When it comes to hot DVD box sets, one name I would not usually get excited about is Barry Manilow, who’s releasing an upcoming five DVD set. After all, I’m a guy!
Seriously, I think Barry Manilow is one of the most paradoxical forces in pop music. To some, he is a brilliant and deep, expressing in song what fans feel in the depths of their hearts and at the core of their relationships. For others, he’s amazingly shallow, full of hair, make-up, trite sayings and shallow showtunes. People either love this guy, or they don’t. Or, perhaps, they do but don’t really admit it publically. I’m not sure why that is, but it is.
I saw a clip of him on the “Today” show where all of the guys were watching passively while the ladies were going absolutely nuts in Rockefeller Plaza. It reminded me of 1992’s “Sneakers,” with Robert Redford and Sidney Portier, where the discovery of one character’s Barry Manilow concert ticket stub indicated a sure sign of nerdiness.
Rolling Stone magazine called him “The Showman of Our Generation,” and the numbers seem to back up that statement. He has sold over 75 million albums, done over 3000 live concerts and has 28 platinum records (so far). His Las Vegas Hilton show tickets go for $95 (cheap seats) up to $225 (or higher from scalpers). There are obviously people who are inspired by his music and his show and who buy his stuff. I just haven’t met any of them!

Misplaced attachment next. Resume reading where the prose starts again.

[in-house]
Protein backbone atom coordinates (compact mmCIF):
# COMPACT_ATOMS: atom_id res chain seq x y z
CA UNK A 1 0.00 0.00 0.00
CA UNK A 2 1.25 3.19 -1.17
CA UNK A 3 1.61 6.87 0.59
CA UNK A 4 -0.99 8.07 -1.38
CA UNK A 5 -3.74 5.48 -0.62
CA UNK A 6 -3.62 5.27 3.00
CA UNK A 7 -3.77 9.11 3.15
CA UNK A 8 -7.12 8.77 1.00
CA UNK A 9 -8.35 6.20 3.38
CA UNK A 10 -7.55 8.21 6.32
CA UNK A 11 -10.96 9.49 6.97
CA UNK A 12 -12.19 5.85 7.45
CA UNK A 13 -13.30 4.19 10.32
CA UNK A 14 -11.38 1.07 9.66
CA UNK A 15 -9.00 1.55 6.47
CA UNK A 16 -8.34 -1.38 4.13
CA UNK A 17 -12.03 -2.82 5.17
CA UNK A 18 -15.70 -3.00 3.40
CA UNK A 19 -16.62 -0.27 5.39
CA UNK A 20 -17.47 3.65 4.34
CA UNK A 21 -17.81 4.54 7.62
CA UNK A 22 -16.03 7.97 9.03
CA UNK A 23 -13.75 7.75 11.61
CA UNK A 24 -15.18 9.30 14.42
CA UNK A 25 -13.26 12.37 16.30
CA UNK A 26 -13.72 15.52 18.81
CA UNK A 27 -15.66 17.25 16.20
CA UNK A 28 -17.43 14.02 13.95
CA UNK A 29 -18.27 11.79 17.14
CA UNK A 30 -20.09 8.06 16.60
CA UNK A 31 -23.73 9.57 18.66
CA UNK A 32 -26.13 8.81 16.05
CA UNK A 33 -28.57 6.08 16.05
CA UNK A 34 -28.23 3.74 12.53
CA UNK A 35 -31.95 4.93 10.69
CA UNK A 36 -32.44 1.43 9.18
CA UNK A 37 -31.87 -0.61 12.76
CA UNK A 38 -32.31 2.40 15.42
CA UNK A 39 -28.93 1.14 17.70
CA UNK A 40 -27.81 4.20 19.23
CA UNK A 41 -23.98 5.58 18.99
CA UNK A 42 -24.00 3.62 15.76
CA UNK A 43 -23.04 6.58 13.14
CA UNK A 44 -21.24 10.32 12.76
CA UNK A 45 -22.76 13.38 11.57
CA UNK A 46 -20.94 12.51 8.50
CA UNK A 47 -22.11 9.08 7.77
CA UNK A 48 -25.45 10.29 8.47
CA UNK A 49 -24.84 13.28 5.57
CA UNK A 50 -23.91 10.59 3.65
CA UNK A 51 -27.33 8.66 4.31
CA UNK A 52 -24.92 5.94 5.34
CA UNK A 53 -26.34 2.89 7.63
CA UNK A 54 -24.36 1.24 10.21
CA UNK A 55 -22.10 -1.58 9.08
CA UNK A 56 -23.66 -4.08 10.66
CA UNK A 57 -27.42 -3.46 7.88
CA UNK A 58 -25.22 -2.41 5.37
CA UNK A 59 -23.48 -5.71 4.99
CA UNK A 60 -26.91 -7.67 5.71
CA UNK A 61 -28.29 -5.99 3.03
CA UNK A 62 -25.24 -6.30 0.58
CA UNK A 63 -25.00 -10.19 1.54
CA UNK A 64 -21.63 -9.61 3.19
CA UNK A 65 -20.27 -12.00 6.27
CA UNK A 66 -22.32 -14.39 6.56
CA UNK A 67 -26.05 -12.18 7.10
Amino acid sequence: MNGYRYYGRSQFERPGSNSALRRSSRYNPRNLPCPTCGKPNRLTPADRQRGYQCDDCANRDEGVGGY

But consider his story: Barry Manilow is a great American tale of personal talent, entrepreneurship, and self-confidence that we all should all be inspired by. He got his start by writing jingles for commercials. From there he wrote songs for other more famous singers. Then he started making his own records. Then he became an on-stage showman, and some of his songs became movie themes. And the rest is history.
That on-stage showmanship and confidence that won him early acclaim is on display in the latest five-disc DVD release, which includes the television specials that launched him from stardom to iconhood. There are lots of special guests, including Ray Charles, Dionne Warwick, Penny Marshall, and John Denver. I remember seeing some of those TV shows as a kid and thinking, “Man, this guy is really talented.”
That early music (“Mandy,” “Can’t Smile Without You,” “I Write the Songs,” “This One’s For You,” etc.) was all over the radio. “Ready to Take a Chance Again” was a great movie theme. “Somewhere in the Night” was probably a great song, but one school dance and bad renditions played over and over ruined it for me.
My feeling is that his early music struck deep chords in many fans, but his stage stuff has run the risk of losing the magic and depth of the lyrics in exchange for showmanship and production values. It will be interesting to see if the DVD box set serves as a reminder of the authenticity of his talent, or rather just a nostalgic dip into a time when variety shows were more a part of primetime television.
For his many fans, though, I’m sure it will be another opportunity to be inspired by a singer whose music has reached the masses and connected at a level that inspires a loyalty rarely seen in our generation.